About this Famous Person
John F. KENNEDY
35th President of the United States
Source : Tim DOWLING
Kennedy was born at 83 Beals Street in Brookline, Massachusetts, the second son of Joseph P. Kennedy, Sr., and Rose Fitzgerald; Rose, in turn, was the eldest child of John "Honey Fitz" Fitzgerald, a prominent Boston political figure who was the city's mayor and a three-term member of Congress. Kennedy lived in Brookline for his first ten years of life. He attended Brookline's public Edward Devotion School from kindergarten through the beginning of 3rd grade, then Noble and Greenough Lower School and its successor, the Dexter School, a private school for boys, through 4th grade. In September 1927, Kennedy moved with his family to a rented 20-room mansion in Riverdale, Bronx, New York City, then two years later moved five miles (8 km) northeast to a 21-room mansion on a six-acre estate in Bronxville, New York, purchased in May 1929. He was a member of Scout Troop 2 at Bronxville from 1929 to 1931 and was to be the first Boy Scout to become President. Kennedy spent summers with his family at their home in Hyannisport, Massachusetts, also purchased in 1929, and Christmas and Easter holidays with his family at their winter home in Palm Beach, Florida, purchased in 1933. In his primary school years, he attended Riverdale Country School, a private school for boys in Riverdale, for 5th through 7th grade.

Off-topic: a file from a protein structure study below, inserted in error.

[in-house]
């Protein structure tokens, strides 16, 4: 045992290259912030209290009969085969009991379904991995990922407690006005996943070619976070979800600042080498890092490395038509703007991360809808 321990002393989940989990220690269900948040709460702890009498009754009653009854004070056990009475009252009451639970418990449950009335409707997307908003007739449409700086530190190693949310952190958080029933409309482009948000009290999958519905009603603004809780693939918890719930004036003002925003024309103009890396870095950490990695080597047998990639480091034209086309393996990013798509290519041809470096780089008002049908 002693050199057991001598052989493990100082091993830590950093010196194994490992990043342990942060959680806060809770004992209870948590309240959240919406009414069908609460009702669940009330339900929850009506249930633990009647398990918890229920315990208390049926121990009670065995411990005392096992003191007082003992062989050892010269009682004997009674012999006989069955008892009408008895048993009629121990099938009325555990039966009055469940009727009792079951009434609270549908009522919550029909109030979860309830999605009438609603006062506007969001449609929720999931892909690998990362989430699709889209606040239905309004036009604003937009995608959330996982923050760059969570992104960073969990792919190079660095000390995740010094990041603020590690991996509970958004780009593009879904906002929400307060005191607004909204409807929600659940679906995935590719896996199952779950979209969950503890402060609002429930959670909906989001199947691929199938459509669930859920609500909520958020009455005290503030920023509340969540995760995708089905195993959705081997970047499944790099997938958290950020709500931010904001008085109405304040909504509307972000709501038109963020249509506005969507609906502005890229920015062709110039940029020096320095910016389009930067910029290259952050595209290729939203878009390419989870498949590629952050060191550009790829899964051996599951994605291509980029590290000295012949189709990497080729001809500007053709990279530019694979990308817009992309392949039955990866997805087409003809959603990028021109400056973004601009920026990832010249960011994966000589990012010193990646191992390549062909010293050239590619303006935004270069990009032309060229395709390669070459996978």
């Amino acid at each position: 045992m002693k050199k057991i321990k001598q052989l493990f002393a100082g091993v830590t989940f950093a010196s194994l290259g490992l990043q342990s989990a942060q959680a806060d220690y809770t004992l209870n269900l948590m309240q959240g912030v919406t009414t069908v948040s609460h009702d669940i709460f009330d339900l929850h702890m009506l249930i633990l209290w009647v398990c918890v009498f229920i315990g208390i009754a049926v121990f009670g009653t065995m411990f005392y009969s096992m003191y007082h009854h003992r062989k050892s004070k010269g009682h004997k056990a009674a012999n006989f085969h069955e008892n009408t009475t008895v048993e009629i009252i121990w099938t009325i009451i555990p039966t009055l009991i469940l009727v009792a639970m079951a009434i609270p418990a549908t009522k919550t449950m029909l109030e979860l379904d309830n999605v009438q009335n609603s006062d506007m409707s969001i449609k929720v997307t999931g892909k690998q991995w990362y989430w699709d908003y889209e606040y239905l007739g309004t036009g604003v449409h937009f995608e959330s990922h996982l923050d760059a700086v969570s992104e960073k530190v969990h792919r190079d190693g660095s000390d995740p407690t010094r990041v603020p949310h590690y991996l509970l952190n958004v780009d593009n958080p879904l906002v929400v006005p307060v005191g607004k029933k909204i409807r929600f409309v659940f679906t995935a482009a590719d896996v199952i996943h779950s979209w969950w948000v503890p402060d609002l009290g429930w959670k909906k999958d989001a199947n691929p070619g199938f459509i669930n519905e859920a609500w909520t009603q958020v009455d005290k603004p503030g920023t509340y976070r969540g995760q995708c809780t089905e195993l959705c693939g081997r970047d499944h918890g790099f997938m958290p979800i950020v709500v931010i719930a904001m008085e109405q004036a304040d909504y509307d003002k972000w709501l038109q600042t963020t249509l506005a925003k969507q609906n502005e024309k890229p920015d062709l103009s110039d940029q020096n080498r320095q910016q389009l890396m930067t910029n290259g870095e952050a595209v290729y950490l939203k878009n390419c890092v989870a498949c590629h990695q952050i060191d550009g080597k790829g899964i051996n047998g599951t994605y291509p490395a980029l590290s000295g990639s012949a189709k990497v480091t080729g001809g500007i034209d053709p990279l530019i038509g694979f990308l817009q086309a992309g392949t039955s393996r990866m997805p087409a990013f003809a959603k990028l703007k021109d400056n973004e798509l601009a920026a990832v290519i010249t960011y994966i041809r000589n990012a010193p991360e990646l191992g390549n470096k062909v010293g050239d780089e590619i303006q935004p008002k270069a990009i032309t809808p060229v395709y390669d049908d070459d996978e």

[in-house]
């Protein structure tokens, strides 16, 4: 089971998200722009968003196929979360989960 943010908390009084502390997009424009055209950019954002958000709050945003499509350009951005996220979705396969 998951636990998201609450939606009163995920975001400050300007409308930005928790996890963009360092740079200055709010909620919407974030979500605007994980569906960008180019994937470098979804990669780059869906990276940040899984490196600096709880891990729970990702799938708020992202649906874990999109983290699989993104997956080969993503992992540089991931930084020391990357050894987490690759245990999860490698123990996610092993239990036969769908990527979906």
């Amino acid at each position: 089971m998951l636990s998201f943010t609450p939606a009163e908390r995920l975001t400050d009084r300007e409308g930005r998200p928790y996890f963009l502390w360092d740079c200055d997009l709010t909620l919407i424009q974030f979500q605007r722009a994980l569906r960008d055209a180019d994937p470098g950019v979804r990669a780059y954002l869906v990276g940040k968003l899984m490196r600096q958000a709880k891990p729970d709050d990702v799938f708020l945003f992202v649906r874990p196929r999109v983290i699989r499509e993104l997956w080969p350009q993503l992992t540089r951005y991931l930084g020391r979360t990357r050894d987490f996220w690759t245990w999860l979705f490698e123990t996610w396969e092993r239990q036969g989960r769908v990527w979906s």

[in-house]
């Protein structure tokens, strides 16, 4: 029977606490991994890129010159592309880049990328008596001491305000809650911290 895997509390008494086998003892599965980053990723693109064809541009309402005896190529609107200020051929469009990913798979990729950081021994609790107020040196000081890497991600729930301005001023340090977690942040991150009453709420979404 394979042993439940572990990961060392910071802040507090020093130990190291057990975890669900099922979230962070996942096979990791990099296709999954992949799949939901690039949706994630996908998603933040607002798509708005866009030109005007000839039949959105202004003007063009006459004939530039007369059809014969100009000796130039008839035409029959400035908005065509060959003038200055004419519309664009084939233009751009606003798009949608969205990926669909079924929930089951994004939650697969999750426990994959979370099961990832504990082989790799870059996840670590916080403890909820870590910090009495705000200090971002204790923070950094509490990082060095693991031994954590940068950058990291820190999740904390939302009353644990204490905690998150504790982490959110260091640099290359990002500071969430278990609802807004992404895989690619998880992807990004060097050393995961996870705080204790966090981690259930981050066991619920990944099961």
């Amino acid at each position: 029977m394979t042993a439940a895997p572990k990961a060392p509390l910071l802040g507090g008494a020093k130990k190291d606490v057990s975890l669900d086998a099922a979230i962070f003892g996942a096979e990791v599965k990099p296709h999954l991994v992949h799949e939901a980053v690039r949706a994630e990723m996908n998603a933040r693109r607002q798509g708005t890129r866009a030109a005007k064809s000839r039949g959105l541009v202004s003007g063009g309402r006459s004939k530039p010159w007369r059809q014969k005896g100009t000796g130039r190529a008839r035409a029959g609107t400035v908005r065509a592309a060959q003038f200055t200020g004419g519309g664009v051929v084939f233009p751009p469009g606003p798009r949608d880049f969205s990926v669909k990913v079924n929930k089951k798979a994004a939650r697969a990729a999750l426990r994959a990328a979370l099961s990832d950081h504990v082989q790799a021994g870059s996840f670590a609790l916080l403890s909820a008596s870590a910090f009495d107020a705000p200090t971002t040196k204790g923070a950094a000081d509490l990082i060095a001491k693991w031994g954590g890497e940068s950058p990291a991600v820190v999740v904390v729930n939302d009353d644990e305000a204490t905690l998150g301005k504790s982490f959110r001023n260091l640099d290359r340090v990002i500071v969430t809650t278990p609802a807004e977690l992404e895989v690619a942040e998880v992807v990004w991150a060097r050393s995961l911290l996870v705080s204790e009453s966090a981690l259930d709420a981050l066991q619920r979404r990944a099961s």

For 8th grade in September 1930, the 13-year old Kennedy was sent fifty miles away to Canterbury School, a lay Roman Catholic boarding school for boys in New Milford, Connecticut. In late April 1931, he had appendicitis requiring an appendectomy, after which he withdrew from Canterbury and recuperated at home.
In September 1931, Kennedy was sent to The Choate School (now Choate Rosemary Hall), an elite boys boarding school in Wallingford, Connecticut, for his 9th through 12th grade years. His older brother Joe Jr., was already at Choate, two years ahead of him, a football star and leading student in the school. Jack thus spent his first years at Choate in his brother's shadow. He reacted with rebellious behavior that attracted a coterie. Their most notorious stunt was to explode a toilet seat with a powerful firecracker. In the ensuing chapel assembly the autocratic headmaster, George St. John, brandished the toilet seat and spoke of certain "muckers" who would "spit in our sea." The defiant Jack Kennedy took the cue and named his group "The Muckers Club." Kennedy remained close friends to the end of his life with several of his Choate fellows, including especially Kirk LeMoyne "Lem" Billings. Throughout his years at Choate, Kennedy was beset by health problems, culminating in 1934 with his emergency hospitalization at Yale-New Haven Hospital from January until March. In June 1934 he was admitted to the Mayo Clinic in Rochester, Minnesota and diagnosed with colitis. When Kennedy graduated from Choate in June 1935 his superlative in The Brief, the school yearbook (of which he had been business manager), was "Most likely to Succeed."